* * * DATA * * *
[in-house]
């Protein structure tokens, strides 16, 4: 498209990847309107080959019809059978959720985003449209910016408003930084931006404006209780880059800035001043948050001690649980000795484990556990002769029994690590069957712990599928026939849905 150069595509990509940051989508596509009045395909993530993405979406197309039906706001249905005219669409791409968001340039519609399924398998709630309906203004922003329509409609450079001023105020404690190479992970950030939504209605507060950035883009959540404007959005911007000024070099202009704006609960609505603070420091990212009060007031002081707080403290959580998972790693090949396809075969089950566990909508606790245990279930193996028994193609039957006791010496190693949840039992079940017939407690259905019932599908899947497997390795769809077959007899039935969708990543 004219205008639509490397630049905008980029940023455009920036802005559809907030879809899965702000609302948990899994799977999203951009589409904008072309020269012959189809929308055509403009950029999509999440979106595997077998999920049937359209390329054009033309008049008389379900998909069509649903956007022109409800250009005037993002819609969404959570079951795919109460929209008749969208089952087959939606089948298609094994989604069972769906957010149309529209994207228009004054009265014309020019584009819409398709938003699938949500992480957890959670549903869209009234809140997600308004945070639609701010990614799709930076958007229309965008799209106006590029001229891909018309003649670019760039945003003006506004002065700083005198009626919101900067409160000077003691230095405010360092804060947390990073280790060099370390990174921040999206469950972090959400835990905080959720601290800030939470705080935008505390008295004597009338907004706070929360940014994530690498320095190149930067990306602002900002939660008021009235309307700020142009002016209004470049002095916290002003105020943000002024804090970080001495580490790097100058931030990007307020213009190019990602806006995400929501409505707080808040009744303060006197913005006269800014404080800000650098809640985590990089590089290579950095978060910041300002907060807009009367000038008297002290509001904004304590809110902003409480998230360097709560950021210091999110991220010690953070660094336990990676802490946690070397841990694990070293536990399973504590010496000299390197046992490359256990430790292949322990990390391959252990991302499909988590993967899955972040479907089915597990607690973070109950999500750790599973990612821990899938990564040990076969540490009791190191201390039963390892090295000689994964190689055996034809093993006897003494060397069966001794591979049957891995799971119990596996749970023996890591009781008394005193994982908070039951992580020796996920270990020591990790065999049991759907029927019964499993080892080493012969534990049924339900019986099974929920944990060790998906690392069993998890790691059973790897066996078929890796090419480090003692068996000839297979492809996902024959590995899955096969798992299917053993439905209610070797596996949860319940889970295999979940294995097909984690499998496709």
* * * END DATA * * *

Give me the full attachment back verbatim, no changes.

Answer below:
[in-house]
């Protein structure tokens, strides 16, 4: 498209990847309107080959019809059978959720985003449209910016408003930084931006404006209780880059800035001043948050001690649980000795484990556990002769029994690590069957712990599928026939849905 150069595509990509940051989508596509009045395909993530993405979406197309039906706001249905005219669409791409968001340039519609399924398998709630309906203004922003329509409609450079001023105020404690190479992970950030939504209605507060950035883009959540404007959005911007000024070099202009704006609960609505603070420091990212009060007031002081707080403290959580998972790693090949396809075969089950566990909508606790245990279930193996028994193609039957006791010496190693949840039992079940017939407690259905019932599908899947497997390795769809077959007899039935969708990543 004219205008639509490397630049905008980029940023455009920036802005559809907030879809899965702000609302948990899994799977999203951009589409904008072309020269012959189809929308055509403009950029999509999440979106595997077998999920049937359209390329054009033309008049008389379900998909069509649903956007022109409800250009005037993002819609969404959570079951795919109460929209008749969208089952087959939606089948298609094994989604069972769906957010149309529209994207228009004054009265014309020019584009819409398709938003699938949500992480957890959670549903869209009234809140997600308004945070639609701010990614799709930076958007229309965008799209106006590029001229891909018309003649670019760039945003003006506004002065700083005198009626919101900067409160000077003691230095405010360092804060947390990073280790060099370390990174921040999206469950972090959400835990905080959720601290800030939470705080935008505390008295004597009338907004706070929360940014994530690498320095190149930067990306602002900002939660008021009235309307700020142009002016209004470049002095916290002003105020943000002024804090970080001495580490790097100058931030990007307020213009190019990602806006995400929501409505707080808040009744303060006197913005006269800014404080800000650098809640985590990089590089290579950095978060910041300002907060807009009367000038008297002290509001904004304590809110902003409480998230360097709560950021210091999110991220010690953070660094336990990676802490946690070397841990694990070293536990399973504590010496000299390197046992490359256990430790292949322990990390391959252990991302499909988590993967899955972040479907089915597990607690973070109950999500750790599973990612821990899938990564040990076969540490009791190191201390039963390892090295000689994964190689055996034809093993006897003494060397069966001794591979049957891995799971119990596996749970023996890591009781008394005193994982908070039951992580020796996920270990020591990790065999049991759907029927019964499993080892080493012969534990049924339900019986099974929920944990060790998906690392069993998890790691059973790897066996078929890796090419480090003692068996000839297979492809996902024959590995899955096969798992299917053993439905209610070797596996949860319940889970295999979940294995097909984690499998496709």